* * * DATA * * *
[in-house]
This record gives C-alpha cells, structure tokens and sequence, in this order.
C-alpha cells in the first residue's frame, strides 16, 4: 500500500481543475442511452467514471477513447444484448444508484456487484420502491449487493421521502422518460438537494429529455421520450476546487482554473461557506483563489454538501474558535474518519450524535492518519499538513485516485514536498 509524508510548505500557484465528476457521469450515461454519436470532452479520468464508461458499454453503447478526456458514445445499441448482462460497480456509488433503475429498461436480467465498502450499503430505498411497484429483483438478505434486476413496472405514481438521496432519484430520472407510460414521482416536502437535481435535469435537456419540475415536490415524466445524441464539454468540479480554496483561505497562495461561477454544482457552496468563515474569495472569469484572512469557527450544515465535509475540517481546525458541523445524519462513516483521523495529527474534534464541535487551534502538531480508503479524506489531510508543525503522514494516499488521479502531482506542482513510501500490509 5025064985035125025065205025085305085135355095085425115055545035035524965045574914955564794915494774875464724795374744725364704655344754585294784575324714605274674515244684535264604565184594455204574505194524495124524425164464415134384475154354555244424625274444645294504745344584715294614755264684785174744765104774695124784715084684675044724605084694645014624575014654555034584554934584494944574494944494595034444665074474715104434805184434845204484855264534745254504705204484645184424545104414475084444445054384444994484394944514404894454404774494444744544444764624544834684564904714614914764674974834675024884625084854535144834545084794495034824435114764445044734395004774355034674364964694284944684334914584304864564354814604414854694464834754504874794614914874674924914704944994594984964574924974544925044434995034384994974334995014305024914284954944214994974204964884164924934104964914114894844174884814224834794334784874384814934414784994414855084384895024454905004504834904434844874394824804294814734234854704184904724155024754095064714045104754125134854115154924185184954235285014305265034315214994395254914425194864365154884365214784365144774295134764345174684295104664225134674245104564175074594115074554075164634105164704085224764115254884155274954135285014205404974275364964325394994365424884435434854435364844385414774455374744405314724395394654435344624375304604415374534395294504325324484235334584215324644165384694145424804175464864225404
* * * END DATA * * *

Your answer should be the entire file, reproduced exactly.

[in-house]
This record gives C-alpha cells, structure tokens and sequence, in this order.
C-alpha cells in the first residue's frame, strides 16, 4: 500500500481543475442511452467514471477513447444484448444508484456487484420502491449487493421521502422518460438537494429529455421520450476546487482554473461557506483563489454538501474558535474518519450524535492518519499538513485516485514536498 509524508510548505500557484465528476457521469450515461454519436470532452479520468464508461458499454453503447478526456458514445445499441448482462460497480456509488433503475429498461436480467465498502450499503430505498411497484429483483438478505434486476413496472405514481438521496432519484430520472407510460414521482416536502437535481435535469435537456419540475415536490415524466445524441464539454468540479480554496483561505497562495461561477454544482457552496468563515474569495472569469484572512469557527450544515465535509475540517481546525458541523445524519462513516483521523495529527474534534464541535487551534502538531480508503479524506489531510508543525503522514494516499488521479502531482506542482513510501500490509 5025064985035125025065205025085305085135355095085425115055545035035524965045574914955564794915494774875464724795374744725364704655344754585294784575324714605274674515244684535264604565184594455204574505194524495124524425164464415134384475154354555244424625274444645294504745344584715294614755264684785174744765104774695124784715084684675044724605084694645014624575014654555034584554934584494944574494944494595034444665074474715104434805184434845204484855264534745254504705204484645184424545104414475084444445054384444994484394944514404894454404774494444744544444764624544834684564904714614914764674974834675024884625084854535144834545084794495034824435114764445044734395004774355034674364964694284944684334914584304864564354814604414854694464834754504874794614914874674924914704944994594984964574924974544925044434995034384994974334995014305024914284954944214994974204964884164924934104964914114894844174884814224834794334784874384814934414784994414855084384895024454905004504834904434844874394824804294814734234854704184904724155024754095064714045104754125134854115154924185184954235285014305265034315214994395254914425194864365154884365214784365144774295134764345174684295104664225134674245104564175074594115074554075164634105164704085224764115254884155274954135285014205404974275364964325394994365424884435434854435364844385414774455374744405314724395394654435344624375304604415374534395294504325324484235334584215324644165384694145424804175464864225404